Cycling in Carmarthenshire, Ceredigion and Pembrokeshire

Cycling in Wales
Looking for information about cycling in Carmarthenshire, Ceredigion and Pembrokeshire? Cycling UK's guide to cycling in Carmarthenshire, Ceredigion and Pembrokeshire gives you routes, events, clubs and advice to inspire you to cycle in the county.

With little traffic on its many back roads and the wonderful coastline of Pembrokeshire, the south west of Wales makes for some fine cycle touring. The Celtic Trail West (almost all on road) runs from Carmarthen to Fishguard, either along the coast (NCN4) or inland (NCN47); NCN82 continues inland up to Aberystwyth – a lovely trip over several days. Towns can be few and far between, though, so planning and being reasonably self-contained is a good idea – and Wales can be rainy.

The Preseli Hills aren’t huge compared to other Welsh ranges, but you certainly know when you’re cycling through – and up and down – them. South west of Carmarthen, you might drop into Dylan Thomas’s Laugharne and have a drink at Brown’s Hotel.

For families there are several short car-free options. Near Saundersfoot is The Tramway, a 2-mile railpath right on the coast, while Llanelli is on 27 miles of traffic-free (not always smooth) paths (NCN4 and NCN47). Ten miles north of Haverfordwest, Llys y Frân Country Park has a 3-mile waterside circuit great for young kids with a mountain bike.

Adult mountain bikers have a wide range of trails, some very challenging, to choose from in the forests of Brechfa (in remote country northwest of Carmarthen), Cwm Rhaeadr (a few miles north of that) and Crychan (close to the Brecons).

The university town of Aberystwyth, with its grand seafront setting and annual bike festival in and around the town in May, is at the end of NCN81, which has long traffic-free sections on its way there.

Cycling groups and clubs in Carmarthenshire, Ceredigion and Pembrokeshire 

Pembrokeshire Freewheelers CTC (Haverfordwest)

Regular rides in and around Pembrokeshire

Pembrey and Burry Port Cycle Club (Burry Port)

Community cycling club for all, beginners to competitors, families and charity riders

Talardd Cyclists Club (Llanllwni)

Narberth Dynamos Club (Narberth)

Regular rides in the wonderful Pembrokeshire area and beyond

CMC Adventure (Carmarthenshire)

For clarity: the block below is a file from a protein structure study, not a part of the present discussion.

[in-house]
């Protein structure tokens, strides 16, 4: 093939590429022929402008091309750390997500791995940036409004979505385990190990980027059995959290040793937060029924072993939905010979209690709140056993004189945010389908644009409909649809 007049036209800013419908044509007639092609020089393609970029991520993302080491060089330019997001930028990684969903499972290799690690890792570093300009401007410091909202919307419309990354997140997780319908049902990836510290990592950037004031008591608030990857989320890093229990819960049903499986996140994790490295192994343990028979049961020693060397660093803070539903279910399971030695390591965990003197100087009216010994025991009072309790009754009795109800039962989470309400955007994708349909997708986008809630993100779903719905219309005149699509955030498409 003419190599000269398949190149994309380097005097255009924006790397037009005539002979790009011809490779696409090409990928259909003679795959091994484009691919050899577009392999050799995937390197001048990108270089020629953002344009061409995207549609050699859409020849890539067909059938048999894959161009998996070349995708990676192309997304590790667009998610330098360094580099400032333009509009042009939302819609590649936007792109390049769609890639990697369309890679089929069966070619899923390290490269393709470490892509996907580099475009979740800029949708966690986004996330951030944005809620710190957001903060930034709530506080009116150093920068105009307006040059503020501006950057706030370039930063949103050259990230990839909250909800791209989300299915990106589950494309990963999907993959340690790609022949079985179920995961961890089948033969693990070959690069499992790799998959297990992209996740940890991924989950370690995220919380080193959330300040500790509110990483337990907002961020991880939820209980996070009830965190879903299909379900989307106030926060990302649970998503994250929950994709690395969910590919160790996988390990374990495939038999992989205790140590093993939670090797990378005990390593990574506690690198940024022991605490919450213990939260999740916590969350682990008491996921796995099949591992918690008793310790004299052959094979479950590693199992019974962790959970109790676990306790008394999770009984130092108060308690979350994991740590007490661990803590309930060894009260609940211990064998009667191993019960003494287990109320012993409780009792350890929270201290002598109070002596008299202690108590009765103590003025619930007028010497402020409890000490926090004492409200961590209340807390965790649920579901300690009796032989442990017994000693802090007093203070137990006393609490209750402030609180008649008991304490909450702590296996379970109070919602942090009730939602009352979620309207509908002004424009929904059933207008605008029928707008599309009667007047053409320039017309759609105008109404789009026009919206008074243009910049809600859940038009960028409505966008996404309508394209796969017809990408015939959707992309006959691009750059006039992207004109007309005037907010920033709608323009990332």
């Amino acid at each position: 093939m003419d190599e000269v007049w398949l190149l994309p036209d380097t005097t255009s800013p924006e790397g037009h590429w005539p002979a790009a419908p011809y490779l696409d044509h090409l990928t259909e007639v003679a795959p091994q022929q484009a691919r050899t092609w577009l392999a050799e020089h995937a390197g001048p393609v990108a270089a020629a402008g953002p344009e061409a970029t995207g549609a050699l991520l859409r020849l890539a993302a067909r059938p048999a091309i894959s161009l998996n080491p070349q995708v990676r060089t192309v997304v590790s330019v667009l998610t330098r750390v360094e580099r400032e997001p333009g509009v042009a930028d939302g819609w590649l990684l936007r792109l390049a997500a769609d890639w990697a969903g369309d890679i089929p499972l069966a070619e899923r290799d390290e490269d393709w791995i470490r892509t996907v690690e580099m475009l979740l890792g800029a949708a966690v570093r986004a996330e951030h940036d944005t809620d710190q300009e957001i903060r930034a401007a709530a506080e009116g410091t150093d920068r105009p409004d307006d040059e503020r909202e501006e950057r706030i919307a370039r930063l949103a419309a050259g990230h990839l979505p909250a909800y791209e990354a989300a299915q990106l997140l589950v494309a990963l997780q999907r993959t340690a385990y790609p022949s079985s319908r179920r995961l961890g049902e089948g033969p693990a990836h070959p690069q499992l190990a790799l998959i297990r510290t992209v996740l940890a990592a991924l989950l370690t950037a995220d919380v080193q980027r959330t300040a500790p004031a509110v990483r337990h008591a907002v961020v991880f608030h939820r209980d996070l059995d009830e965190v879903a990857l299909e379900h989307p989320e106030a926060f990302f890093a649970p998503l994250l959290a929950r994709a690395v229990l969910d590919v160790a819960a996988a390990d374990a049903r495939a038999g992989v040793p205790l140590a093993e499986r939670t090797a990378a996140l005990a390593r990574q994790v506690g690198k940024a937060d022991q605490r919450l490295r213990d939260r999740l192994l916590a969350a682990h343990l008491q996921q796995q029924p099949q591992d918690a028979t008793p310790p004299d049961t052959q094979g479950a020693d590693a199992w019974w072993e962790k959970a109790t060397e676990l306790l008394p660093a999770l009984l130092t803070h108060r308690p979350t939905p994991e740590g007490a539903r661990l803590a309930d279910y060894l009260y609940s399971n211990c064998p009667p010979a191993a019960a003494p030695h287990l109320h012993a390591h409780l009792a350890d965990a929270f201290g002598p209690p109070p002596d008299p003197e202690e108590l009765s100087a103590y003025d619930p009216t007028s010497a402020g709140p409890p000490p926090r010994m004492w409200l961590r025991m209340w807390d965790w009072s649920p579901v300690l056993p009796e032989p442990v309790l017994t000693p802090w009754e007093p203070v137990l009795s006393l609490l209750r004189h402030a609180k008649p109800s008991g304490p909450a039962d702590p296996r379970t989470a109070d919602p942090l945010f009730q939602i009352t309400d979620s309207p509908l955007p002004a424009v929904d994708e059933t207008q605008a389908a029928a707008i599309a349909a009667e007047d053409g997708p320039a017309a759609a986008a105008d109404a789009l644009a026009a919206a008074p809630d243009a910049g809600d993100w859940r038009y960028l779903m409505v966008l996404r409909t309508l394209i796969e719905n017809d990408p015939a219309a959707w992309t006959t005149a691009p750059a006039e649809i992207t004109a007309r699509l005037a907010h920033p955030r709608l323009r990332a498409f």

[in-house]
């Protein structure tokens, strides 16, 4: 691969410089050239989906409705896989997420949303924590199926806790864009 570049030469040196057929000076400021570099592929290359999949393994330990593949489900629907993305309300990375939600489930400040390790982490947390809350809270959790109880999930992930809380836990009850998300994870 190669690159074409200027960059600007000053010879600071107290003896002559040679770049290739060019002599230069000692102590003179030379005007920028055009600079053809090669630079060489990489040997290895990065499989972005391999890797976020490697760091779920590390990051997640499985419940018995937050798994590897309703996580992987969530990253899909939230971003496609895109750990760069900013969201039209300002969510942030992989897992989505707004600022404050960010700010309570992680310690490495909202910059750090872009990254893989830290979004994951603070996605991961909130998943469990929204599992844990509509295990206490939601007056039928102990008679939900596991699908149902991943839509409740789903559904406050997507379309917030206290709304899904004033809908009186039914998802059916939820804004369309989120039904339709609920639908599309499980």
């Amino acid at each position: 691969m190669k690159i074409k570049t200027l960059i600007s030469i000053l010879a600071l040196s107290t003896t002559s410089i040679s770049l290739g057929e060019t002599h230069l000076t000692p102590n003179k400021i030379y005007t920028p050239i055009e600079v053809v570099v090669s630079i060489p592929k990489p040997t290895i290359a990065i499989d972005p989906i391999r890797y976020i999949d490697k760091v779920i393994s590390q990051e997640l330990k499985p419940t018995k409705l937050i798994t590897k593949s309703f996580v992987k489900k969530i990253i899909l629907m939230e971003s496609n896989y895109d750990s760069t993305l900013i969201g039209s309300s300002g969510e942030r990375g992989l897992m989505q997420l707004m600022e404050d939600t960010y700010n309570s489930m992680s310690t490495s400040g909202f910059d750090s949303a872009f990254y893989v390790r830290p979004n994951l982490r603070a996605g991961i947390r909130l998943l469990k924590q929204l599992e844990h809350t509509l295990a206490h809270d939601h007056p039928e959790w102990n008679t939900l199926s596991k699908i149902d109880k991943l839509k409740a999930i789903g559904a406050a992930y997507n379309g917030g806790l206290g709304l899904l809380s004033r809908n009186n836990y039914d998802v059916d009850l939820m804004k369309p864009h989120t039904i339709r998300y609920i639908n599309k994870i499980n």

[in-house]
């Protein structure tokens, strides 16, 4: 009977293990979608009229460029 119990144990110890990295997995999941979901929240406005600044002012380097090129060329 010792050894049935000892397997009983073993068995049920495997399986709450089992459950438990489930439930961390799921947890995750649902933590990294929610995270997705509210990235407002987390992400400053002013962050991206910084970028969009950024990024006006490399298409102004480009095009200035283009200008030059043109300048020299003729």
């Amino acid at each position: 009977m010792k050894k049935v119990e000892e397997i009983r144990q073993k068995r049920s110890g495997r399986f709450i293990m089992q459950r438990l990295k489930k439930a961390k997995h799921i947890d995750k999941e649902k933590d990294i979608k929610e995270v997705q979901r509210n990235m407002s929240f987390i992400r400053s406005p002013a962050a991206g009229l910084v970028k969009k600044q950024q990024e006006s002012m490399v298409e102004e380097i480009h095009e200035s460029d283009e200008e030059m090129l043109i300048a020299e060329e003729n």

Trail Blazers (Pembrokeshire)

Cycle Specific Velo (Carmarthenshire)

Pendine Cycling Club (Carmarthenshire)

What to take with you on your ride 

The only thing you really need for cycling is a bike. And maybe a phone, and credit card: in Britain you’re only a call away from any service you might need.

But unless money is no object, it’s wise to take a few things with you on a day ride. A saddlebagpanniers or bikepacking bags are best for carrying stuff. A front basket is second best. A rucksack is third best. Your sweaty back will soon tell you why.

Cycling short distances in jeans and t-shirt is fine, but on a long or strenuous ride – over ten miles say, or in hills – those jeans will rub and the t-shirt will get damp and clingy. Shorts or, yes, lycra leggings and padded shorts will be much comfier, and merino or polyester cycling tops wick away the sweat, keeping you dry and comfy. (They don’t have to be lurid colours.)

If rain’s in the air, pack a rainproof top. If it might turn chilly, take a fleece or warm top. But the thing you’re most likely to forget is the sunblock. 

It’s remarkable how often you enjoy being out on the bike so much that you suddenly realise it’s getting dark. So take lights (which are legally required at night). They’re price of a sandwich, take no space, are easy to put on thanks to tool-free plastic clips, and the batteries last for ever.

Take a puncture repair kit (with tyre levers) and pump. Make sure it fits your valves, which will be either ‘Presta’ or ‘Schraeder’ – realising they don’t match is a very common roadside discovery! Carrying a spare inner tube (make sure it matches your tyre size) makes puncture repair much easier: mend the old one back at home. If you do get in trouble, some kindly passing cyclist will probably stop to help.

Using a helmet is a personal choice – they’re not legally required.

Cycling makes you thirsty, so take lots of water. Long-distance riders talk about ‘the bonk’ – a sudden loss of energy rendering you almost stationary. It’s miraculously and instantly cured by eating something sweet. On short rides you’re unlikely to run out of energy, but just in case, take a snack like flapjack, banana, chocolate or jelly babies. 

Taking a packed lunch or picnic will save you money, though that hot drink and cake in a cosy cafe could yet prove very tempting!

Your phone GPS could be invaluable for showing where you are when lost; you can download free detailed UK maps and GPS software before your trip. 

Paper maps are still useful, though, so take one: no power source or wifi signal required, and they’re great for suggesting possibilities or changes of plan.

What have we missed? Recommend your favourite routes using the comments box below.